Do We Not Bleed?
A new robotic lionfish can swim around thanks to a synthetic circulatory system, which pumps artificial blood made of battery fluid, around to its various components and motors.
The synthetic blood allows the robot to store 325 percent more energy than if it was carrying a separate battery pack, according to Nature News, enough juice to lazily paddle through the water for an impressive 37 hours. While the fish can’t swim very fast or far, its life-giving bloodstream is an impressive example of how mimicking biological organisms could help a new generation of robots become more autonomous and efficient than ever before.
The robotic blood not only stores energy but also replaces the hydraulic fluid that would normally move the bot’s fins. That helps the robot reach a dizzying top speed of 0.1 inches per second, New Scientist reports.
“1.5 body lengths per minute — that’s very slow,” Robert Shepherd, the Cornell University engineer behind the fish, told New Scientist, “kind of like a loiter for a fish.”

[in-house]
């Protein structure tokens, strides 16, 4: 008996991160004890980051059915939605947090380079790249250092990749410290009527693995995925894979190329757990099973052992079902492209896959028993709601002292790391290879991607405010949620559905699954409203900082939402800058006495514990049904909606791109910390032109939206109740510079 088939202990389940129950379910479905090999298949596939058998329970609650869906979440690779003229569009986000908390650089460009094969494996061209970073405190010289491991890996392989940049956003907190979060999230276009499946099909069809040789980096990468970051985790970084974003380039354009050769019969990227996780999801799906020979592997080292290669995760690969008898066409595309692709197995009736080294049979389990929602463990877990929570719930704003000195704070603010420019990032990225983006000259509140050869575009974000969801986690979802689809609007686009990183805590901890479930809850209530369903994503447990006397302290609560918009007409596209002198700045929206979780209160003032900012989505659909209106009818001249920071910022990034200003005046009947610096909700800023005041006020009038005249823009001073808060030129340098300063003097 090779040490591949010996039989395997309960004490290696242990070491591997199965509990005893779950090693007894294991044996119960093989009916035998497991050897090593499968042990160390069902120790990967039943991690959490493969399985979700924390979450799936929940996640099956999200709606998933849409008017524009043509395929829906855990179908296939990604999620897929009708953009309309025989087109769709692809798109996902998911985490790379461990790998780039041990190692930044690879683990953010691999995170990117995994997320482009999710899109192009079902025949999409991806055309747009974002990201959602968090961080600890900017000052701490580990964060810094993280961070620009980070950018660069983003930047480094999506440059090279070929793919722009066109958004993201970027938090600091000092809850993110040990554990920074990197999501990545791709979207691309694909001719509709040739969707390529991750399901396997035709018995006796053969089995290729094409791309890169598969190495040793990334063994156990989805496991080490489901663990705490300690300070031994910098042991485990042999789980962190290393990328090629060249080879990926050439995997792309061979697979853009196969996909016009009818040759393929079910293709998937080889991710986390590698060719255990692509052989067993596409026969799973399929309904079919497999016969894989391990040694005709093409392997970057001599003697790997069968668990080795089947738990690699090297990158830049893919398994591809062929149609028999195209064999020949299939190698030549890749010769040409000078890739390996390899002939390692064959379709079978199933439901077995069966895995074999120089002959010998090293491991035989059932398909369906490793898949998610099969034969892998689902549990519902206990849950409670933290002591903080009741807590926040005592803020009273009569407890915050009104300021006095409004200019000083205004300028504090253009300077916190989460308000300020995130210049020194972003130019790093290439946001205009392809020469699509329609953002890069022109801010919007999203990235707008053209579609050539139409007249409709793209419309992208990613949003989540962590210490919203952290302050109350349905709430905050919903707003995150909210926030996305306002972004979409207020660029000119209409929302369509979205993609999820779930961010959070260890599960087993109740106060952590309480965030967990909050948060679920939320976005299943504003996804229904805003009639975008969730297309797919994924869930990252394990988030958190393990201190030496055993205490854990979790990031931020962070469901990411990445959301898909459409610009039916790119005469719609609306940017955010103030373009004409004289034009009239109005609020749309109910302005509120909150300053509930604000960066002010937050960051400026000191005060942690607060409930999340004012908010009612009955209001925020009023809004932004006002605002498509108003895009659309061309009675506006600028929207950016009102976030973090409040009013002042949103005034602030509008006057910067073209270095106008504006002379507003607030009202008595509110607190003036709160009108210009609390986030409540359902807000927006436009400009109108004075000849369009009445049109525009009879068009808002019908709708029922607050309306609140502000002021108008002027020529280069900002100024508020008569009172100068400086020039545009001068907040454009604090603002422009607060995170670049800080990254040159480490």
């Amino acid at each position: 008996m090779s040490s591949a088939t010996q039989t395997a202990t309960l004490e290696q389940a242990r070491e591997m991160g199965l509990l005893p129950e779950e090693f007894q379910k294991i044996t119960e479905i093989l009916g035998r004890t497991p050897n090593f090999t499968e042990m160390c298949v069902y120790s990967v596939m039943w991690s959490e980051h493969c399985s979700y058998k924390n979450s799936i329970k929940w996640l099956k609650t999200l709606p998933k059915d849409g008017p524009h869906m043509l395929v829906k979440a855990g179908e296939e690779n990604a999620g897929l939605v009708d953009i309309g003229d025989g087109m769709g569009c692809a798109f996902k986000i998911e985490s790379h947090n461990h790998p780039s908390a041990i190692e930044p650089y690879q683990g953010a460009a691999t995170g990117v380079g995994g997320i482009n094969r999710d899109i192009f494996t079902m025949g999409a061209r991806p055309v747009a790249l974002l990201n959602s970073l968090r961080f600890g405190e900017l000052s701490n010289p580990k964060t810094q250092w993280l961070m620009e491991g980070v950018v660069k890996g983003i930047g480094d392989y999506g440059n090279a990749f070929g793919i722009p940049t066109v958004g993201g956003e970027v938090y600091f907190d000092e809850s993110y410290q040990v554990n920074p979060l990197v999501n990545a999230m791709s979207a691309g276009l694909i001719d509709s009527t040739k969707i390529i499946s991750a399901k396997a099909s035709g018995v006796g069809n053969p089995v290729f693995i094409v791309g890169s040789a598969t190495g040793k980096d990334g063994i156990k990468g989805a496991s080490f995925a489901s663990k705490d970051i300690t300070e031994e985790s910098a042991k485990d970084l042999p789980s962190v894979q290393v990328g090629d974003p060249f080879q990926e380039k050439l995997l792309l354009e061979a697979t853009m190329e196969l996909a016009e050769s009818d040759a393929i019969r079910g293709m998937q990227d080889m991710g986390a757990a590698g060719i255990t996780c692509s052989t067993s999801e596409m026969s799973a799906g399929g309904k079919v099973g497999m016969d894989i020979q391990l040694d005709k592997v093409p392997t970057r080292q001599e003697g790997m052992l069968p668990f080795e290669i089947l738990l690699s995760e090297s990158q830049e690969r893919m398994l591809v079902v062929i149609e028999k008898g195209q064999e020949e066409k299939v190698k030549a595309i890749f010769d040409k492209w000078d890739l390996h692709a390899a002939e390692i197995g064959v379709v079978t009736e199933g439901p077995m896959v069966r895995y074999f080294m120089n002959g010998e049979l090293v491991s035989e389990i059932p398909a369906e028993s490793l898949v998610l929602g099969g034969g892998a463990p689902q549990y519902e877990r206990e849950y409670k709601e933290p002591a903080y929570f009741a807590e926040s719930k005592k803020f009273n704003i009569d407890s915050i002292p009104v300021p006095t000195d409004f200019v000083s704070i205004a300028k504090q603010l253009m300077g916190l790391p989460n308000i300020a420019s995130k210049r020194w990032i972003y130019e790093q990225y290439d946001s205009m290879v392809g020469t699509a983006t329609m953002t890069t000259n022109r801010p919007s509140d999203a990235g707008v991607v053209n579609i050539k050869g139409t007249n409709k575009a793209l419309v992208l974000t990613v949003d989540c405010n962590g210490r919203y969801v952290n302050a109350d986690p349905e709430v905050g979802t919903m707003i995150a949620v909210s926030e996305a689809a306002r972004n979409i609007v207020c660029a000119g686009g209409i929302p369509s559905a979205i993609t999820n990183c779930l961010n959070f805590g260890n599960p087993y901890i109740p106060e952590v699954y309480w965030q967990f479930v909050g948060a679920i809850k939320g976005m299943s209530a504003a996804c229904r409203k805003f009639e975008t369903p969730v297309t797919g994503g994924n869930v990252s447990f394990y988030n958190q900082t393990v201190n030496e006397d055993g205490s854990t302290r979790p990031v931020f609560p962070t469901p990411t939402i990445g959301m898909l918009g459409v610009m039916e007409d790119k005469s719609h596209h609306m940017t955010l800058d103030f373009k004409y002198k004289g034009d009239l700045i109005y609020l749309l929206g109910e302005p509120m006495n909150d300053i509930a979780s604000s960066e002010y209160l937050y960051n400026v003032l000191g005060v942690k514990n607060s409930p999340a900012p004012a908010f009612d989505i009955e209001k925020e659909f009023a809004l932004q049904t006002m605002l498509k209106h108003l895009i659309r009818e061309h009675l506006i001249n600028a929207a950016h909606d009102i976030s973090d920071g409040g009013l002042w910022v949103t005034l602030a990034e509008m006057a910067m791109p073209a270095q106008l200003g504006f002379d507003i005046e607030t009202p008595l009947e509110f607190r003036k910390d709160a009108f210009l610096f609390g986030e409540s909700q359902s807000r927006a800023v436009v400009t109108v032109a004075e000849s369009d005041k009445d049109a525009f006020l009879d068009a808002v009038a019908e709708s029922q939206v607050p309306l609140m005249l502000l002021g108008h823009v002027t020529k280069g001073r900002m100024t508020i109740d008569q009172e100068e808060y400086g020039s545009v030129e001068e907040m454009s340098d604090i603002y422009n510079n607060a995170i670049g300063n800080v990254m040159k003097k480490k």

Doing away with battery packs and hydraulic fluids could give robots the energy efficiency needed to become more autonomous and operate for longer periods of time without supervision.
This particular fish won’t be the first to go far — even at its calculated, untested lifespan of 37 hours, it would barely make it out of the tank.
READ MORE: Robo-fish powered by battery ‘blood’ [Nature News]
More on animal-inspired robots: Scientists Built a Robot Sloth to Study Other Sloths